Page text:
But God won’t let him remain in that awful state for long. V. 6:
6 Then one of the seraphim flew to me, having in his hand a burning coal that he had taken with tongs from the altar. 7 And he touched my mouth and said: “Behold, this has touched your lips; your guilt is taken away, and your sin atoned for.”
We don’t have time to get into the symbolism of all this, but what happens here is an act of cleansing. God doesn’t tell Isaiah, “No, keep your woe is me—you’re not so bad! You’re not perfect, but you’re a basically good person!” On the contrary: God affirms Isaiah’s sin, but rather than condemning him for it, he cleanses him of it.
It’s a painful act—the angel touches Isaiah’s mouth with a burning coal, after all—and that’s to be expected. Repentance (recognizing and turning away from one’s sin) is always painful. But it is constructive. Isaiah is not cast out of God’s presence for his sin; he is declared a sinner, and then his sin is taken from him.
The problem with many Christians today is that, when they read this text, they mentally go straight to verses 6-7, without lingering over verses 1-5. They run straight to the forgiveness, and refuse to be broken.
We have become so accustomed to seeking our happiness and comfort at all costs that we don’t want to go through anything that will make us uncomfortable—much less that will make us suffer.
But being confronted with the holiness of God is always painful. Always. It has to be, because when we see God as holy, we see him as he is; and reflected in what we see is how desperately wicked we are in comparison. So we run away from that experience.
And as a result, we rarely grasp what sin and wickedness actually are. People read about “the wicked” in the Bible—they read the Psalms, for example, and they see David proclaiming God’s judgment on “the wicked,” and they almost never think, Well that’s ME! “The wicked” are always other people; in comparison to other people, we think, I’m not so bad.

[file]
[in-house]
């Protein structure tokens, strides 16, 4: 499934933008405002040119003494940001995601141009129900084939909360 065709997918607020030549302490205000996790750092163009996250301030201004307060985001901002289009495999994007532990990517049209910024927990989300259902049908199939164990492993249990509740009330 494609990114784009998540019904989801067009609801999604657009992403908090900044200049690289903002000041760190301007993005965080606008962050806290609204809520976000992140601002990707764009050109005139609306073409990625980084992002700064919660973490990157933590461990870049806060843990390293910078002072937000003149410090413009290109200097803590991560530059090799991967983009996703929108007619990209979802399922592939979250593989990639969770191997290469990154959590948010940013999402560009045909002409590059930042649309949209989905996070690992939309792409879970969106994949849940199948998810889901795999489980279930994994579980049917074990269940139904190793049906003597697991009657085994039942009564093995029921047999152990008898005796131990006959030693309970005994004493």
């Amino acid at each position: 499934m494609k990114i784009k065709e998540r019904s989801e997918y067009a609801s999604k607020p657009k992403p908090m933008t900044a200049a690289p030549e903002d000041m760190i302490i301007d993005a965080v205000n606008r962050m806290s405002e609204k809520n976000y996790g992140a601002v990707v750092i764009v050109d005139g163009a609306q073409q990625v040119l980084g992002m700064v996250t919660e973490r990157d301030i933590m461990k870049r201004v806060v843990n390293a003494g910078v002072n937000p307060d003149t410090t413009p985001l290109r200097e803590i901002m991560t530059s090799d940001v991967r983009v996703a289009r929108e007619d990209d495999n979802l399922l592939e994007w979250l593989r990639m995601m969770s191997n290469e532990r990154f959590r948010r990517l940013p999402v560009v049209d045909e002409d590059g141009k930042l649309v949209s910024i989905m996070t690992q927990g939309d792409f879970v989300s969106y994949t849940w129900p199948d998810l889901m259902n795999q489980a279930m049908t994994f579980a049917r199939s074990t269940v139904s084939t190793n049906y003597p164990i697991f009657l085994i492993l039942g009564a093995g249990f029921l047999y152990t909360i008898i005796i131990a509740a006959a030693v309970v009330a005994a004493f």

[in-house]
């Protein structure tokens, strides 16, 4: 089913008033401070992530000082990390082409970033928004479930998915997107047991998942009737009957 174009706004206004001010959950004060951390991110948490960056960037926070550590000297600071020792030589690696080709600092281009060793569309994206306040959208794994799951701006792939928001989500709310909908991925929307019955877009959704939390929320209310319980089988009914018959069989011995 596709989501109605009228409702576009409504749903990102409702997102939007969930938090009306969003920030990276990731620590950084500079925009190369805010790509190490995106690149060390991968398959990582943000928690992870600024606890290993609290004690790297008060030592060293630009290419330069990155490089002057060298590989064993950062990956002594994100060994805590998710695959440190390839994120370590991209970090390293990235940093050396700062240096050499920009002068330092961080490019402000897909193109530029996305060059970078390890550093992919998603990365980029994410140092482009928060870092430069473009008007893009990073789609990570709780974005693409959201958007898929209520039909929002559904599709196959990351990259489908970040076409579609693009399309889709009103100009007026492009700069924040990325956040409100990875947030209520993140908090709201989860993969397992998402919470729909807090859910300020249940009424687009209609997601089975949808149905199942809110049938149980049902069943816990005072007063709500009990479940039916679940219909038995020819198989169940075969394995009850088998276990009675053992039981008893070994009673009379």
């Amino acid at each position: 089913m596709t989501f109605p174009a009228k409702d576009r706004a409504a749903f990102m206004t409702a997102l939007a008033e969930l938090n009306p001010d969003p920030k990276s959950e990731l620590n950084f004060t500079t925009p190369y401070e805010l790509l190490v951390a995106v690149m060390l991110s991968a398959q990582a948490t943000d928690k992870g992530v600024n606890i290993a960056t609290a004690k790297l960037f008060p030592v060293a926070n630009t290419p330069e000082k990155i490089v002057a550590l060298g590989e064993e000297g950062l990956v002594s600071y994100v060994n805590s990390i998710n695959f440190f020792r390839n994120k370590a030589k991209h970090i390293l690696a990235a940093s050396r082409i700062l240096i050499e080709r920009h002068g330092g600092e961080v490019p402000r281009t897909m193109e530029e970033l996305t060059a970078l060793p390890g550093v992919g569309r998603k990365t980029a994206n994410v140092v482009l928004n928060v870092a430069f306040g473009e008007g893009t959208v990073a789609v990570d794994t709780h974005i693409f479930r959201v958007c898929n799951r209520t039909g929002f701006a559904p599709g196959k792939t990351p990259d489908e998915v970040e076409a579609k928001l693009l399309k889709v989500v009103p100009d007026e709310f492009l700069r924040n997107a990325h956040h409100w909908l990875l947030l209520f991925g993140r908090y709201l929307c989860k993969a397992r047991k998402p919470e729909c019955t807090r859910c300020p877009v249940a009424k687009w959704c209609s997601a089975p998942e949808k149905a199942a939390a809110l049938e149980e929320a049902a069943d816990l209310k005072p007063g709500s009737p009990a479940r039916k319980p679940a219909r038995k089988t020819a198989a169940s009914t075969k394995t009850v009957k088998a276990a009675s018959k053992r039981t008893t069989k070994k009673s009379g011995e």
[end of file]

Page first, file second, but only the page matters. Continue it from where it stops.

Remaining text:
Earlier we talked about God’s holiness being his pure transcendence—“God unchangeably loves good and hates evil.” But what does it mean to be “good” or “evil”?
These days, that question is a thorny one, because the popular idea is that there is no real moral goodness, no real evil; there is only what brings me happiness and doesn’t hurt anyone on the one hand, and what makes me unhappy and hurts other people on the other hand.
If this is what you think, I hate to break it to you, but you’re going to have a really hard time with the Bible. Because the Bible’s definition of what is morally right doesn’t care one bit about our opinions. Since the transcendent God of the Bible is the only perfectly holy being, holiness is WHO HE IS—so he’s the one who gets to decide what good is, and what evil is, by telling us what he is like. If he wouldn’t do it, it’s evil; if he wouldn’t desire it, it’s a sinful desire. If it’s something he hates, it’s sin. If it’s something he loves, it’s good.